Recently, Noble Schools was featured in a piece about equitable performance measurement by Bridgespan, a well-respected non-profit organization that advises social change leaders across the world.
Noble has always been data-driven in our decision-making process. However, the way organizations gather and draw conclusions from data and especially WHO they include in that data can heavily bias the results. For the past few years, Noble has been focusing on how to improve and center equity in our data collection. We have been intentional about making sure we are reaching a diverse group of voices from all our stakeholders – families, students, staff, and more. This led to the creation of our Equity Index, which guides how we allocate funding to our schools.
In this piece, Bridgespan shares the story of how we created the Equity Index, as an example to all organizations that are trying to better incorporate equity into their performance measurement:
In some of schools, student achievement was lower and dropout rates higher. What do you do with this information—how do you use it to improve rather than to blame or stigmatize?
Noble collected data on factors like crime, homelessness, and the quality of feeder elementary schools for each school to create an Equity Index. A higher score (high Equity Index, or HEI) means the school faces more equity barriers, while a lower score (low Equity Index, or LEI) means it faces fewer of these barriers. “We publish this information internally,” says Niksch . “But it’s not about your day-to-day performance as a teacher or school leader. The Equity Index helps drive the allocation of funding, staff, and services.”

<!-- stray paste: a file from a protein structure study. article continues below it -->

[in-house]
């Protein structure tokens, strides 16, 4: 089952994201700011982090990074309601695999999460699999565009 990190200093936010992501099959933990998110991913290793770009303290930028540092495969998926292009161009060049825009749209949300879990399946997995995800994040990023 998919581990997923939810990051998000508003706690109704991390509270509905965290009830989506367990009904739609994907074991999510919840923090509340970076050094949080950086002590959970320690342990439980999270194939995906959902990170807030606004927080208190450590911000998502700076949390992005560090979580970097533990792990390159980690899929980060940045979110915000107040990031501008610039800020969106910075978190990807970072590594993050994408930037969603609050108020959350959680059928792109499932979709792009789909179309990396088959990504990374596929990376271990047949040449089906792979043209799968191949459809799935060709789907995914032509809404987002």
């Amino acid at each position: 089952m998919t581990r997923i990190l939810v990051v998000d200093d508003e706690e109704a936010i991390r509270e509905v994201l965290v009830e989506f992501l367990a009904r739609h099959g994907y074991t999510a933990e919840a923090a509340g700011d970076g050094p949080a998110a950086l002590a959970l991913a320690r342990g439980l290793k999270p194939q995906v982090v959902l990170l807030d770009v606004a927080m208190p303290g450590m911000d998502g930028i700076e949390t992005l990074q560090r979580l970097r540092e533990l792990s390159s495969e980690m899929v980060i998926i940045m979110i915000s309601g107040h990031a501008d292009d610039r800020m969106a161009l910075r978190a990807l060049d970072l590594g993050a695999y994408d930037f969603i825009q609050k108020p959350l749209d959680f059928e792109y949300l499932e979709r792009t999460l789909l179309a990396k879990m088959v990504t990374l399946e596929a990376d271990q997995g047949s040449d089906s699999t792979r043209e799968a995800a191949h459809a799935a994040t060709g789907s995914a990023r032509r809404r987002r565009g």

Noble is explicitly using its resources to fight some of the systemic inequities in the communities it serves—a significant change from treating every school the same, which left some schools without the additional resources needed to address the inequities in their communities. “When we first launched and published the index, I was the principal of what was going to be named the number-one equity campus,” says Davis . “So ours received more per pupil than anyone else. It also made a significant difference in how we could operate.”
– “How Nonprofits Can Incorporate Equity into Their Measurement, Evaulation, and Learning”, Bridgespan
Read more from the Bridgespan piece: